Going backwards a bit, Wolgamot at some point in our relationship told me that he had had the "inspiration" for the book while standing in his mother's bedroom and that he had immediately jotted down "the plan" on a scrap of paper while standing at his mother's chest of drawers-the plan that took up the rest of his life. I should suppose this was the plan for the names, but it might have been the plan for the great sentence that, as Keith remembers, took him ten years to write.
Keith says that Wolgamot seemed to be in his sixties when the three of us met at the Little Carnegie Cinema. This must be right, considering the reality of his job and all. But I must add that the more times I met with Wolgamot over the next three or four years, the more difficult an estimation of his age became for me. He was a deeply mysterious man. Like no man I have ever known. Almost "unreal." Almost ageless, although old. And so when I tried to do the calculations of the age and the "inspiration," I came up with the "inspiration" coming to him in his mid teens. His mother's bedroom, remember. After our first meeting I visited Wolgamot two or three times in his tiny office at the Little Carnegie Cinema, always with specific questions about the structure of the book. It seemed inappropriate to take a tape recorder, so I asked the questions and then tried to take notes. But I always failed to bring home anything that made any sense. Wolgamot had about him not a trace of evasiveness. In fact, he seemed eager to explain. The problem was that I never understood what he had said or what he was talking about. It was as though I had asked Einstein about time or space. We inhabited different universes. Of course, the obvious reason for my problem is that the book is so immensely complicated structurally, and it probably never occurred to him, nor could he have done it, to begin from the beginning. (Since then I have had meetings with students who want information about music and who know not one thing about music, and in those situations there is no beginning to begin from. There is just vast ignorance on the one part and a sense of impossibility on the other. I was the student. I was vastly ignorant. Wolgamot had never taught, so he had none of the diplomatic tricks to explain that what was going on was impossible.)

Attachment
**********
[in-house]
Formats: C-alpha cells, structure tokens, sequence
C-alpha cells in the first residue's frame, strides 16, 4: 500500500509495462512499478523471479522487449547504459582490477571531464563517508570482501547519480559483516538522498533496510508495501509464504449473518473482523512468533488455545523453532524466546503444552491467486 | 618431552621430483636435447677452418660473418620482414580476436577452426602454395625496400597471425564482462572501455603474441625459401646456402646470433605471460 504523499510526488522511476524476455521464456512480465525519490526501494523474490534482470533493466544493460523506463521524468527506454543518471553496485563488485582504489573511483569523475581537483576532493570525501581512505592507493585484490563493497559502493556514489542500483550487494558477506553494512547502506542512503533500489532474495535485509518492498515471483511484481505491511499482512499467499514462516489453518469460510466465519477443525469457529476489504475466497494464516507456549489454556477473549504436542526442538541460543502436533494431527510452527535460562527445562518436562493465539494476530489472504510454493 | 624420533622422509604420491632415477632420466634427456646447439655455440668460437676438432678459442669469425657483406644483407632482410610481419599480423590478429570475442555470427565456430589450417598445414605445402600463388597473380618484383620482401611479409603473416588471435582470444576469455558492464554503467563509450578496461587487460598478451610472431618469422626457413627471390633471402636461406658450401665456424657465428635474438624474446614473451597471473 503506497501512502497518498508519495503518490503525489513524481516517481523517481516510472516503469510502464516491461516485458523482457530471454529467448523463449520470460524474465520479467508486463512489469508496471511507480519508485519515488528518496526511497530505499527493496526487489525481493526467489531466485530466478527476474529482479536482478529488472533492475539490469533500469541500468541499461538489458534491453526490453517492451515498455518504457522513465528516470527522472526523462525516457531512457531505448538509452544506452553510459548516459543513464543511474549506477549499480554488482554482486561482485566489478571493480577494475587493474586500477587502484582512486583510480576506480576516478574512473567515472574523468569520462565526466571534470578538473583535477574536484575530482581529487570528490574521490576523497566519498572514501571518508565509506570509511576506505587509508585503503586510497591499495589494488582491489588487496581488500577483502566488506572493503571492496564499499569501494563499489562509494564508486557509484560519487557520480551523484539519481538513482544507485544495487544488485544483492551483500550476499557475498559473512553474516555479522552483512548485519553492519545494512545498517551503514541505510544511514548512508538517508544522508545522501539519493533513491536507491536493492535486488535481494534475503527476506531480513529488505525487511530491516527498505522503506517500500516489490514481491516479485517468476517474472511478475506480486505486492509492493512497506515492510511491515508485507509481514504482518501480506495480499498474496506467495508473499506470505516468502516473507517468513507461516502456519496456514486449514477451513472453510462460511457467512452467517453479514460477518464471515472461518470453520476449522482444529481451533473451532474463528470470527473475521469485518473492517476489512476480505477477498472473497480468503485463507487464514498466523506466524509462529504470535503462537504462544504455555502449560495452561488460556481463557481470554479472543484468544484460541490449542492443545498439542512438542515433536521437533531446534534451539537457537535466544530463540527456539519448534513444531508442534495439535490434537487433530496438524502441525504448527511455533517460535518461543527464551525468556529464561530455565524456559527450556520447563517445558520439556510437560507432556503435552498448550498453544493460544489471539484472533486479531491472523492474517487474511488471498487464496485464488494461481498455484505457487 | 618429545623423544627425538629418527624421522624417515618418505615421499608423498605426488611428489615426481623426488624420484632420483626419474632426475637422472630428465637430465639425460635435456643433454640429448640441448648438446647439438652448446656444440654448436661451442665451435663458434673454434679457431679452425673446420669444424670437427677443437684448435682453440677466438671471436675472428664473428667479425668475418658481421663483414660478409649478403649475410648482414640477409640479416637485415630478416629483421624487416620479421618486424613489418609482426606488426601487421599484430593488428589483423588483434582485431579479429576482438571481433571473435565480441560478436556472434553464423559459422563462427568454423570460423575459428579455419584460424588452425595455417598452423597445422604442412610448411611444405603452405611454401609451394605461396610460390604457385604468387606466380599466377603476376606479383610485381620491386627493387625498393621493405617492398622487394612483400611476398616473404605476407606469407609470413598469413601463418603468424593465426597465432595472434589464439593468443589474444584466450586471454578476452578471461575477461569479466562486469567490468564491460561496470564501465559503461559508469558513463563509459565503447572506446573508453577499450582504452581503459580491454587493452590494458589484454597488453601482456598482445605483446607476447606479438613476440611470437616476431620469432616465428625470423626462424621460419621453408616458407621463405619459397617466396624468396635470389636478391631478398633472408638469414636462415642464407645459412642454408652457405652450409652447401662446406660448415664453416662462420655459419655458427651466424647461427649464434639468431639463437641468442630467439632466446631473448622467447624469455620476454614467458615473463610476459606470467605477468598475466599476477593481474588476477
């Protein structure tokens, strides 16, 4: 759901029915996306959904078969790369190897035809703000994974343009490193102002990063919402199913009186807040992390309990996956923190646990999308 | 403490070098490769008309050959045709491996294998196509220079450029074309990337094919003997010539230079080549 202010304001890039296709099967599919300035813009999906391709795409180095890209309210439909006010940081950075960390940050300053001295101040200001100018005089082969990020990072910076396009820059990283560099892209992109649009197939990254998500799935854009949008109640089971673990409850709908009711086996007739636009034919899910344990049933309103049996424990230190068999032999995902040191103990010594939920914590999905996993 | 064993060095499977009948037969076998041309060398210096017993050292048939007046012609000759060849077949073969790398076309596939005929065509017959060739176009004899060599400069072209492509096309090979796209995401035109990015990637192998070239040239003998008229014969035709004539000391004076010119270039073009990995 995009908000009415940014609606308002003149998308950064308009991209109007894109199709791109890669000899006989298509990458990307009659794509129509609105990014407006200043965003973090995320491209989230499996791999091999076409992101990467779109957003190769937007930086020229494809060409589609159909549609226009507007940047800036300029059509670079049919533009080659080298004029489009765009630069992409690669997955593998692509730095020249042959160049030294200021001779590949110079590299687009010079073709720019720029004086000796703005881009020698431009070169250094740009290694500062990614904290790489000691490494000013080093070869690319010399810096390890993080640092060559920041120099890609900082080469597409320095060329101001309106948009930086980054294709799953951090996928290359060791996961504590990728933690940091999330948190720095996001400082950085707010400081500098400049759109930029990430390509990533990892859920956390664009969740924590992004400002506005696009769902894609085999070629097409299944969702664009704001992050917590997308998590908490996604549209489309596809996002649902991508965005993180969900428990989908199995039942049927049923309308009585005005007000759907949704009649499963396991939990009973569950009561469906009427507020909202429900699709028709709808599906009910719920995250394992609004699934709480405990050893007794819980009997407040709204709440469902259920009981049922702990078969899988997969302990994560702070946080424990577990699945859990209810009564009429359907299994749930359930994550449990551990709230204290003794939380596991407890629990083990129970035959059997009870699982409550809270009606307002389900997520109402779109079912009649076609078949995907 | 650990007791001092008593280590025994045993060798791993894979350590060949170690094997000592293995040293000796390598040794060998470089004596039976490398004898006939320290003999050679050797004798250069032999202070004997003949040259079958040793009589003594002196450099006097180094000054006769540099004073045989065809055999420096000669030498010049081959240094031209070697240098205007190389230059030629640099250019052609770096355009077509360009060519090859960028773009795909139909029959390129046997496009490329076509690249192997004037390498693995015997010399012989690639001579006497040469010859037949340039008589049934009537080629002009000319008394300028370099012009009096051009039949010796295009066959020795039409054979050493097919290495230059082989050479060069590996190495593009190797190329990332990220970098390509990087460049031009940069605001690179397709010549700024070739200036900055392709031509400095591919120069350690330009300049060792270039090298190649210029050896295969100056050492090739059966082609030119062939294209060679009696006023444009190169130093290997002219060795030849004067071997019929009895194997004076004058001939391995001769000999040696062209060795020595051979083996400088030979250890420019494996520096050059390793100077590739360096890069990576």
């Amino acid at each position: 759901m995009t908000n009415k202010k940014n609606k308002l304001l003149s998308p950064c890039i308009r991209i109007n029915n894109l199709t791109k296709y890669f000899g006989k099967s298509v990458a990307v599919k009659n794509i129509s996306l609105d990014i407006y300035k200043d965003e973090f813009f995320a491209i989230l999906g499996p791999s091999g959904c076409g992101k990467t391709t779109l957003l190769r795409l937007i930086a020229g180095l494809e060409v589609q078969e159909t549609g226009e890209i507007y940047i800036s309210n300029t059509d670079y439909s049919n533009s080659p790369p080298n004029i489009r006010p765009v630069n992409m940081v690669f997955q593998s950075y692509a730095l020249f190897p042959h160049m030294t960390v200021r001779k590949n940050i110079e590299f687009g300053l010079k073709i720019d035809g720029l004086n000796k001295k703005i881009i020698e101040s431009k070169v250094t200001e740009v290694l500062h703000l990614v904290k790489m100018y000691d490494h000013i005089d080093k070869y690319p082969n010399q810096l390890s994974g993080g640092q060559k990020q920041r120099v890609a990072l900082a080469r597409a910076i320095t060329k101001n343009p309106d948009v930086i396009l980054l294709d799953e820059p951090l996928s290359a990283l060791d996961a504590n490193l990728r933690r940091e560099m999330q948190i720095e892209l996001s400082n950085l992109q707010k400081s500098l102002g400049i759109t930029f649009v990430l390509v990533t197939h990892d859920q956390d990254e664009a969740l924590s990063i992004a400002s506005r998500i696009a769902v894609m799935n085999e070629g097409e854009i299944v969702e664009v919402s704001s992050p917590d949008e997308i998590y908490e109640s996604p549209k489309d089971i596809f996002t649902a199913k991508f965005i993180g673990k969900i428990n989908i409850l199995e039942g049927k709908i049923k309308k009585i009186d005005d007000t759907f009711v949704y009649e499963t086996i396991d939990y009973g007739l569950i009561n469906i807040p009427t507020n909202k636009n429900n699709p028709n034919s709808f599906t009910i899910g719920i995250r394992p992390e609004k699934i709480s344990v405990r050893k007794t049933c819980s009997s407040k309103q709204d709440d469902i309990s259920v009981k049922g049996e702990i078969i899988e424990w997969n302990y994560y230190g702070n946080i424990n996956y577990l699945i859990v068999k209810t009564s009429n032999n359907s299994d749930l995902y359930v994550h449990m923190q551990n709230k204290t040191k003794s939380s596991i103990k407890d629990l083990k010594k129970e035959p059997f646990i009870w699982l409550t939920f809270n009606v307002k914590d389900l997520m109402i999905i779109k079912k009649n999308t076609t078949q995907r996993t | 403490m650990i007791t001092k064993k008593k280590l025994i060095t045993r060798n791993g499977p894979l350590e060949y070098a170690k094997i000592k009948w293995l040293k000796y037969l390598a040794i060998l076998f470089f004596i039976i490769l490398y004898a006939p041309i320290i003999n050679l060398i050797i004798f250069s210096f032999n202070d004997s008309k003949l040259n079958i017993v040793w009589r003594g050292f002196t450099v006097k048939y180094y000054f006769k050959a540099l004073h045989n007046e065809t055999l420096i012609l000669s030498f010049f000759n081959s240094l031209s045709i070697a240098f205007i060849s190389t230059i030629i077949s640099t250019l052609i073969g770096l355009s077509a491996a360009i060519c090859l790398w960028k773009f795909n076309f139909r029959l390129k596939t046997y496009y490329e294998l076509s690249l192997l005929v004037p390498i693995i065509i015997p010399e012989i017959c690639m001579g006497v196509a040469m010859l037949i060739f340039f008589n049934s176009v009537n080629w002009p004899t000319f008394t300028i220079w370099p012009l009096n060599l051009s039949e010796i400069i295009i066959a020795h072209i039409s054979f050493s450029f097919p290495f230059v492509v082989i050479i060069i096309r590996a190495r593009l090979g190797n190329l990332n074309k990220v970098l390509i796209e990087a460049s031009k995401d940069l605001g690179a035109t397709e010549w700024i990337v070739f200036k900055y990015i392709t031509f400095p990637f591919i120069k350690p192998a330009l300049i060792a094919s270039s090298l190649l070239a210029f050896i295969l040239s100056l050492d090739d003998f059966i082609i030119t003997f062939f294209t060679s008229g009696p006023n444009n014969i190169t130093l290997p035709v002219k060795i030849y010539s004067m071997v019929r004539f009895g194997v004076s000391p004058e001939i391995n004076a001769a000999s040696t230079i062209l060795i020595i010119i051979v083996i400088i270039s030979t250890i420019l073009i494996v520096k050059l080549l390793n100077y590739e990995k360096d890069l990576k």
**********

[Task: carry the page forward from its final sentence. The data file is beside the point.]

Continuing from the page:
Finally, I got up the courage to invite him to dinner at the loft that Mimi Johnson and I shared. The loft was in "early artists' style"-that is, with very little heat and almost nothing of anything else. He arrived stunningly, as if the most successful man on Wall Street: a beautiful and perfectly fitting, fine wool suit, dazzling patent leather shoes, white silk scarf and a flawless, dark cashmere coat. (I knew by this time that he lived in a single-room "residential" hotel on far upper-Broadway in Manhattan. Beyond the pale. In a suburban frame of mind you wouldn't go there.) This was the first of the mysteries.
Wolgamot was a ladies' man. In this matter, age is meaningless. He was much more interested in Mimi than he was in me. They both came from central Illinois, a very special place, unknowable to outsiders. He obviously enjoyed the macaroni and cheese and succotash combination, probably followed by apple pie. (I forget.) I don't have notes from that night. I was in a state of disbelief. The disciple (me) was simply an aside. Wolgamot was interested in Mimi. This was the first of four or five dinners at our loft. Always the same mystery, the impeccable dress, the total indifference to our dour situation, the flattering appreciation of the meal (Mimi is a very good cook, but the kitchen left something to be desired), the generous and confident talk, the deepening mystery of his age-he seemed always to become a younger man, as if at the power of his creativity.